Among the biggest losers would be big states represented by Boxer; Sen. Chuck Schumer (D-NY) and Sen. John Cornyn (R-TX), both members of the Finance Committee; House Transportation and Infrastructure Committee Chair Bill Shuster (R-PA), Camp of Michigan and other major players in the highway funding drama.

By the time the current fiscal year comes to a close Sept. 30, a total of $37.8 billion of federal highway dollars will have flowed through the trust fund to the states, according to the Federal Highway Administration. About 45 percent of those funds will go to just 10 states: California, Texas, Florida, New York, Pennsylvania, Ohio, Illinois, Georgia, North Carolina and Michigan.

 Related: Federal Highway Program Dangles on a Fiscal Cliff

Here is a chart showing how much those states received from the trust fund in fiscal 2012 – the most recent complete data available from the Transportation Department.  

The highway trust fund is supported by an 18.4 cents a gallon gasoline tax and a 24.4 cents per gallon diesel fuel tax. The problem is that these excise taxes haven’t increased in over 20 years, even as cars have become more fuel-efficient and use less gas and highway construction costs have escalated.

While revenues have steadily lagged behind highway project expenditures, the federal government has been forced to shift money from other accounts to keep the highway trust fund solvent. The Congressional Budget Office has estimated a $12 billion shortfall in the fund this fiscal year, with only $33 billion of revenue to cover $45 billion of spending. 

Federal highway funds are divvied up and distributed under a complicated formula based in part on the amount and types of motor fuels consumed in each state. All states are assured of getting back at least 92 percent of the highway excise taxes paid into the trust fund by consumers and large oil companies, according to a Federal Highway Administration explanation.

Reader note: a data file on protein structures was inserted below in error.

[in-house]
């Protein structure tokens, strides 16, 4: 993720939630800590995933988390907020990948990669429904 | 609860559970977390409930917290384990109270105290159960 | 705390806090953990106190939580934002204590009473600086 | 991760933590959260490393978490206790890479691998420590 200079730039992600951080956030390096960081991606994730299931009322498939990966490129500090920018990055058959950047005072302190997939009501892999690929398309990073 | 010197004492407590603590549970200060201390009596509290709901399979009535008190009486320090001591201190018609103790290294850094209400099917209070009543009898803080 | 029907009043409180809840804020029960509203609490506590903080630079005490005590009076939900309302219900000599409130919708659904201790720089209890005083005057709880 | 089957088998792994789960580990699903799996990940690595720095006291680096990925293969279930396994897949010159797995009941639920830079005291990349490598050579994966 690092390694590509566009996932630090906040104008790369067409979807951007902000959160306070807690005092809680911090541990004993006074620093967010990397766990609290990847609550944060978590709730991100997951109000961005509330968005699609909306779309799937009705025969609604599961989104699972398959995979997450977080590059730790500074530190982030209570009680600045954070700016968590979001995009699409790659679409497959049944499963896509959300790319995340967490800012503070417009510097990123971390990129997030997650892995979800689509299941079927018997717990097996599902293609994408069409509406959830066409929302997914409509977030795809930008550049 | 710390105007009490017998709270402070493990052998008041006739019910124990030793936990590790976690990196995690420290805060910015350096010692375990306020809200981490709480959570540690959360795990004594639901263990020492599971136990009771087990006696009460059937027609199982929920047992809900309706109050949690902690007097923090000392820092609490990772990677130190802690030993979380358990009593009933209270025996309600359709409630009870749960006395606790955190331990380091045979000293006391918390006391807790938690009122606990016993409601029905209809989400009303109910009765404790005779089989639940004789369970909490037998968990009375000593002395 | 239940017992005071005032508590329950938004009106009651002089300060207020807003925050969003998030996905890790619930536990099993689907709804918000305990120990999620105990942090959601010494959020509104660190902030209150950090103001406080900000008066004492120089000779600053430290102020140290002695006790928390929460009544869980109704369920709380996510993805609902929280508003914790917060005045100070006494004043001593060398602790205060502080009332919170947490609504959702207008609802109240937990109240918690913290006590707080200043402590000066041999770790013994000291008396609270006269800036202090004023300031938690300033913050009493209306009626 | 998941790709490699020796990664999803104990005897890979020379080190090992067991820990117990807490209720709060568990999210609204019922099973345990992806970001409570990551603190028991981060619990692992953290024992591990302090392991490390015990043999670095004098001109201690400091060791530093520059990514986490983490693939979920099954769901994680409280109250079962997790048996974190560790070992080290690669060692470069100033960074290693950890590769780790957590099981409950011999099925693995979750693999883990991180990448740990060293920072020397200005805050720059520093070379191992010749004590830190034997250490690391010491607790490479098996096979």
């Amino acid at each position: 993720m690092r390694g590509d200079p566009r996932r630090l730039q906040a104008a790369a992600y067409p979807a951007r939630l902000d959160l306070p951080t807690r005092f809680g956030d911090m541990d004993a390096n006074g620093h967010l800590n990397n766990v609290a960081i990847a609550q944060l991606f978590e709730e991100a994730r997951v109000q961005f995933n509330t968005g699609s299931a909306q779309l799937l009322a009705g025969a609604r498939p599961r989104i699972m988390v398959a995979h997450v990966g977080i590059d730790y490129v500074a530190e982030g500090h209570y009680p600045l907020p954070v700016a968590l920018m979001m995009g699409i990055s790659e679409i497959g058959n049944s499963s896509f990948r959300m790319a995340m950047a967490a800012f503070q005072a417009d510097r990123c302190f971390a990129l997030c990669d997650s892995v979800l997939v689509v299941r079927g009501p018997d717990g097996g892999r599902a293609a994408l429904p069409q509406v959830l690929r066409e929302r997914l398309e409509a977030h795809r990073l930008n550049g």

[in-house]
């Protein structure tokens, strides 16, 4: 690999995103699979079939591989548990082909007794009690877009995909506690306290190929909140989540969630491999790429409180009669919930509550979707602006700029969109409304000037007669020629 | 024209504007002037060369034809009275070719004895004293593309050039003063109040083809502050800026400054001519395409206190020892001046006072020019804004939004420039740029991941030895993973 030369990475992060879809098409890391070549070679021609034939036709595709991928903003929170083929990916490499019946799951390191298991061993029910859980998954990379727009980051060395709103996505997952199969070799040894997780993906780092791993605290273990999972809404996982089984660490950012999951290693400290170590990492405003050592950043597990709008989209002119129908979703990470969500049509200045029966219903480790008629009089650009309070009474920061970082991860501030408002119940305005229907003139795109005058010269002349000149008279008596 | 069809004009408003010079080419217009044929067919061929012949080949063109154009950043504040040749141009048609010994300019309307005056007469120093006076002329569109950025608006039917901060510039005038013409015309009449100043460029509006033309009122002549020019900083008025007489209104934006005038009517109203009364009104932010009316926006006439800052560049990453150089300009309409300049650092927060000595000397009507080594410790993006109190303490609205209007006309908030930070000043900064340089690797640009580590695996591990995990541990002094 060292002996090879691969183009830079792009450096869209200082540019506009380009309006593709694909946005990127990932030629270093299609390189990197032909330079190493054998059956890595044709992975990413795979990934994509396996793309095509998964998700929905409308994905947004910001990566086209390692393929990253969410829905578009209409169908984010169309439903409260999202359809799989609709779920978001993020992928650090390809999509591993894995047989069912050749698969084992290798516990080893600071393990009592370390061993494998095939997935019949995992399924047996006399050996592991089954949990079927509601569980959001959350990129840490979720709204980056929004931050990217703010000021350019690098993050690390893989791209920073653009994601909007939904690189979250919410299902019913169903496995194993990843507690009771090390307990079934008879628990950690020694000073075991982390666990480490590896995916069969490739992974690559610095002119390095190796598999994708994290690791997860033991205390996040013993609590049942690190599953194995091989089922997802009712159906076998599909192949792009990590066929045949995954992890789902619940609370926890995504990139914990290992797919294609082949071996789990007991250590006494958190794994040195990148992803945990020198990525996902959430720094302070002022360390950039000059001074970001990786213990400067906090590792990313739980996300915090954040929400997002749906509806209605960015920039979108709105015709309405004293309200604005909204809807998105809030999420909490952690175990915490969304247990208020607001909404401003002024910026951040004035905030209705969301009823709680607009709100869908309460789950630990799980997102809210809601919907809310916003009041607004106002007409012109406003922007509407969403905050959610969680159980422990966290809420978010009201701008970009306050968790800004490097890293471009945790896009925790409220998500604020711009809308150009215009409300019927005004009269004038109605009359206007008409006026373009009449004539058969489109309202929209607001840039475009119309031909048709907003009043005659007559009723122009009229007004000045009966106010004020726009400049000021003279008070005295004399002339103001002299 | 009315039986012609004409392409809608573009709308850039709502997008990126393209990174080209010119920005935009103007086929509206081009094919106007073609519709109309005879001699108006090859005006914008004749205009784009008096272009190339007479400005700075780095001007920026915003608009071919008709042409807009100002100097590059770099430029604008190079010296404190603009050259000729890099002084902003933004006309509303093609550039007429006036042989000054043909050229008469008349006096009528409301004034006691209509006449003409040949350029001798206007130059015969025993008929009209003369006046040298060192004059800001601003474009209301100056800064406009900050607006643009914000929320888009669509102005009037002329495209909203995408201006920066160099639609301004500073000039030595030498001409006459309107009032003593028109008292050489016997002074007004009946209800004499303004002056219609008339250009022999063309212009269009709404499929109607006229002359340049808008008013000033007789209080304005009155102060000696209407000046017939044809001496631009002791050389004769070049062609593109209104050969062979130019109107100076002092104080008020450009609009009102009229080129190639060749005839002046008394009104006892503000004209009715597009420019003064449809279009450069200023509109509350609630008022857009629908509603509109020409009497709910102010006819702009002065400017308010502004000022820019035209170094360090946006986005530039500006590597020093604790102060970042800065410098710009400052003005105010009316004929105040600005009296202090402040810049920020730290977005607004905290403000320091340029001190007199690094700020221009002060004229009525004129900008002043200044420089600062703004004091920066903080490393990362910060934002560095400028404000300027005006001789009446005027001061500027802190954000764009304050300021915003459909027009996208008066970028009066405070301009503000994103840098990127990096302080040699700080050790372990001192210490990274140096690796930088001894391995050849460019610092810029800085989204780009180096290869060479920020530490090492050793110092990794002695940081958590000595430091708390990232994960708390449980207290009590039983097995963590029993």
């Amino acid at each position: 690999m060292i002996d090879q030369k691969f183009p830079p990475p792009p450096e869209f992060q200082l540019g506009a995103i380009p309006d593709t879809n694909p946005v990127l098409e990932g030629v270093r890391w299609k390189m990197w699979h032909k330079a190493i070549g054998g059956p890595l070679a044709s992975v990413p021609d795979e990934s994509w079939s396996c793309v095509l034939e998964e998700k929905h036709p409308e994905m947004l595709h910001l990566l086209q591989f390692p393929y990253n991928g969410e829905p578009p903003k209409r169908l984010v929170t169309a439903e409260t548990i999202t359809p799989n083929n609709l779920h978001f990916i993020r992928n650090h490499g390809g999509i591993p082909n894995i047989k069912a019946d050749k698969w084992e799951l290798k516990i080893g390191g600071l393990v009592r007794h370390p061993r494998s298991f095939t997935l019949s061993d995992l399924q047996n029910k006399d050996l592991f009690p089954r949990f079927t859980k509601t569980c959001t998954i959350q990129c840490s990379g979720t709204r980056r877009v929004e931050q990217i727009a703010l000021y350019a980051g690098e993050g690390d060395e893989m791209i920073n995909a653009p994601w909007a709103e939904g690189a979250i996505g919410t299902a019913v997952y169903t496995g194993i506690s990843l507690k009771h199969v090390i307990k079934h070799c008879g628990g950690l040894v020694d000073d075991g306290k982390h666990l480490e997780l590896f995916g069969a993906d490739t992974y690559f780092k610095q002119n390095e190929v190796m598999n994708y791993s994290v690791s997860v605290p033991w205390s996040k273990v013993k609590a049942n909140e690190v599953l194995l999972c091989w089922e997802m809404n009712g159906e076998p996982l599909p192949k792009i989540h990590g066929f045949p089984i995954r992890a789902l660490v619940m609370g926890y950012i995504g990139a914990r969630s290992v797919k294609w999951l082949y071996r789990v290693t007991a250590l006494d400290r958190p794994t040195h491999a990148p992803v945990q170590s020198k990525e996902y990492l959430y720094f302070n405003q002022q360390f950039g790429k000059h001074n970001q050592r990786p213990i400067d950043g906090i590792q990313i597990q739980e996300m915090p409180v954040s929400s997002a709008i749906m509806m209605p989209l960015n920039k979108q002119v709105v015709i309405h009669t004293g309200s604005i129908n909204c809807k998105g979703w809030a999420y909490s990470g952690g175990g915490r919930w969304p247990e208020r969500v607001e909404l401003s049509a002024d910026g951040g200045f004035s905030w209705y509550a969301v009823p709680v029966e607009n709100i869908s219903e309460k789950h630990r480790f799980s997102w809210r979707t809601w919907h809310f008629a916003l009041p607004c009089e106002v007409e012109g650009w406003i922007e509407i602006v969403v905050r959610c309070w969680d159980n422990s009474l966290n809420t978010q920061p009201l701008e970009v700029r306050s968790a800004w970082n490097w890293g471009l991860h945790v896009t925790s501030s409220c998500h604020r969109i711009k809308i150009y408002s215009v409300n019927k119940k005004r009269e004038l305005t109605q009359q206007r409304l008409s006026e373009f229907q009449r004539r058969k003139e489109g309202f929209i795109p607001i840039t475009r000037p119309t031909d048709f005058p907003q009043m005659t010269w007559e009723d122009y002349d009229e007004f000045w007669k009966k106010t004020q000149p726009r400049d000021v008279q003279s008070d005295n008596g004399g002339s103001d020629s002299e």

However, many states get back substantially more than they paid into the trust fund while a few states get back far less.

For example, California paid $3.34 billion into the trust fund in 2012 but received back $4.135 billion – or 10 percent of the overall federal apportionment.  California’s ratio of return on its payment into the trust fund was 1.24, according to the data.

Related: 700,000 Jobs at Risk If Highway Trust Fund Falters

Similarly, Illinois consumers paid $1.3 billion into the trust fund in 2012 but received back $1.41 billion – or 3.4 percent of the total federal allocation. Illinois’s ratio of return was 1.09. Then there was Alaska that paid $95.5 million into the fund, but got back a whopping $565 million. That means Alaska got back nearly six times as much back as it paid in or a ratio of 5.92.

By contrast, Texas paid $3.5 billion into the trust fund in 2012 but received back only $3.1 billion – or 7.5 percent of the total federal allocation. The Lone Star State’s ratio of return was a paltry 0.89. South Carolina paid $680 million into the trust fund but got back just $640 million, or a 0.94 ratio. And Arizona paid in $707 million, while getting back only $691.9 million, a 0.98 ratio of return.